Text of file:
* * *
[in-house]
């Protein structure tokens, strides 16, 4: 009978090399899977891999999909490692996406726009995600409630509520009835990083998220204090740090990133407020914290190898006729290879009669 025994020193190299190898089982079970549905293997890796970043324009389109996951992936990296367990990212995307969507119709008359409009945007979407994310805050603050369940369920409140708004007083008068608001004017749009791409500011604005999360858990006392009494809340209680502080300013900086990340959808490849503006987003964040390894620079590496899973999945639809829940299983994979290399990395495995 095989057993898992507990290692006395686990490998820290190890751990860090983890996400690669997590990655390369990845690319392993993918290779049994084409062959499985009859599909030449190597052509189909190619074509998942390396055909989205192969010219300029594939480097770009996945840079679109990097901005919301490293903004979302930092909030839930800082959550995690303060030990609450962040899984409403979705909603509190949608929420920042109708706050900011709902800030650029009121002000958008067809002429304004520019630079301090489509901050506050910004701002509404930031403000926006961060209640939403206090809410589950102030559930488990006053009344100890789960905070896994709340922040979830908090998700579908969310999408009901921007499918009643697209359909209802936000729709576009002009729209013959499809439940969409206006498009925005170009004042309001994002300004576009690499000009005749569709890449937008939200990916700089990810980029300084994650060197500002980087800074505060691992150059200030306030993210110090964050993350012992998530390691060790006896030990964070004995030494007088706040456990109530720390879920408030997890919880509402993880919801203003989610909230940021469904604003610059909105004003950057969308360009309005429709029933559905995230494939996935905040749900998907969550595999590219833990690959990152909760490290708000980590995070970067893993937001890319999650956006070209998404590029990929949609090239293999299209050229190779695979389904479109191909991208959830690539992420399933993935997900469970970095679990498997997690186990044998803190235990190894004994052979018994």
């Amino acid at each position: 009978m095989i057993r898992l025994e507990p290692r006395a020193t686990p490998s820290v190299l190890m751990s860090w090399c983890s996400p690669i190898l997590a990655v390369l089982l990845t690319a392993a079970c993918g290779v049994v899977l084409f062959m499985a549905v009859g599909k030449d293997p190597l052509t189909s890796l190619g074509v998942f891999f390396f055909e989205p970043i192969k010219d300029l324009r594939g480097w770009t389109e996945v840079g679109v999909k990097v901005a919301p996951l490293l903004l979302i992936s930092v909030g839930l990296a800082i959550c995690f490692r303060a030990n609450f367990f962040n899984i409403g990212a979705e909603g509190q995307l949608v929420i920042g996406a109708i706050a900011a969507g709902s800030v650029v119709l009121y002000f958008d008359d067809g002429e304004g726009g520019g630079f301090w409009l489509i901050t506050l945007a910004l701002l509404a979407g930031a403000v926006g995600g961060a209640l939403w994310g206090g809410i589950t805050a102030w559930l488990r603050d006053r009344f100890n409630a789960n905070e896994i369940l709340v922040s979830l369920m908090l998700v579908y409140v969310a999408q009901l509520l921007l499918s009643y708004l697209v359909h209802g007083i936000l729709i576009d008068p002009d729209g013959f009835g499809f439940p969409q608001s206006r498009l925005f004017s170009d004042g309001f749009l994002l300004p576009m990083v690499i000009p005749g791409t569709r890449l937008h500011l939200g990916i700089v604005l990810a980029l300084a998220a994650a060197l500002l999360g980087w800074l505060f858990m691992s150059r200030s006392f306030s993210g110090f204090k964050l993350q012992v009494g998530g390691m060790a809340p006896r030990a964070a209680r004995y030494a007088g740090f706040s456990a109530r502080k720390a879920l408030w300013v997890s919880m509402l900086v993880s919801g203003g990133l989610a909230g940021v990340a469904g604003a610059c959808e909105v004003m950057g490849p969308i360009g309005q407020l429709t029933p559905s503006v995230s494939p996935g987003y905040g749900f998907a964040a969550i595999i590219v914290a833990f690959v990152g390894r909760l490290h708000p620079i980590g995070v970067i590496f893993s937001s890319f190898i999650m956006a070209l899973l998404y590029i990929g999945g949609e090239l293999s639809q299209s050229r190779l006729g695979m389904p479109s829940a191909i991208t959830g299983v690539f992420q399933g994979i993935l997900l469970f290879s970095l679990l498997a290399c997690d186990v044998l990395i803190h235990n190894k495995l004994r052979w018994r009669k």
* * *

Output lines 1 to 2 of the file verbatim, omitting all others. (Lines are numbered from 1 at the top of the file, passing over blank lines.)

[in-house]
């Protein structure tokens, strides 16, 4: 009978090399899977891999999909490692996406726009995600409630509520009835990083998220204090740090990133407020914290190898006729290879009669 025994020193190299190898089982079970549905293997890796970043324009389109996951992936990296367990990212995307969507119709008359409009945007979407994310805050603050369940369920409140708004007083008068608001004017749009791409500011604005999360858990006392009494809340209680502080300013900086990340959808490849503006987003964040390894620079590496899973999945639809829940299983994979290399990395495995 095989057993898992507990290692006395686990490998820290190890751990860090983890996400690669997590990655390369990845690319392993993918290779049994084409062959499985009859599909030449190597052509189909190619074509998942390396055909989205192969010219300029594939480097770009996945840079679109990097901005919301490293903004979302930092909030839930800082959550995690303060030990609450962040899984409403979705909603509190949608929420920042109708706050900011709902800030650029009121002000958008067809002429304004520019630079301090489509901050506050910004701002509404930031403000926006961060209640939403206090809410589950102030559930488990006053009344100890789960905070896994709340922040979830908090998700579908969310999408009901921007499918009643697209359909209802936000729709576009002009729209013959499809439940969409206006498009925005170009004042309001994002300004576009690499000009005749569709890449937008939200990916700089990810980029300084994650060197500002980087800074505060691992150059200030306030993210110090964050993350012992998530390691060790006896030990964070004995030494007088706040456990109530720390879920408030997890919880509402993880919801203003989610909230940021469904604003610059909105004003950057969308360009309005429709029933559905995230494939996935905040749900998907969550595999590219833990690959990152909760490290708000980590995070970067893993937001890319999650956006070209998404590029990929949609090239293999299209050229190779695979389904479109191909991208959830690539992420399933993935997900469970970095679990498997997690186990044998803190235990190894004994052979018994």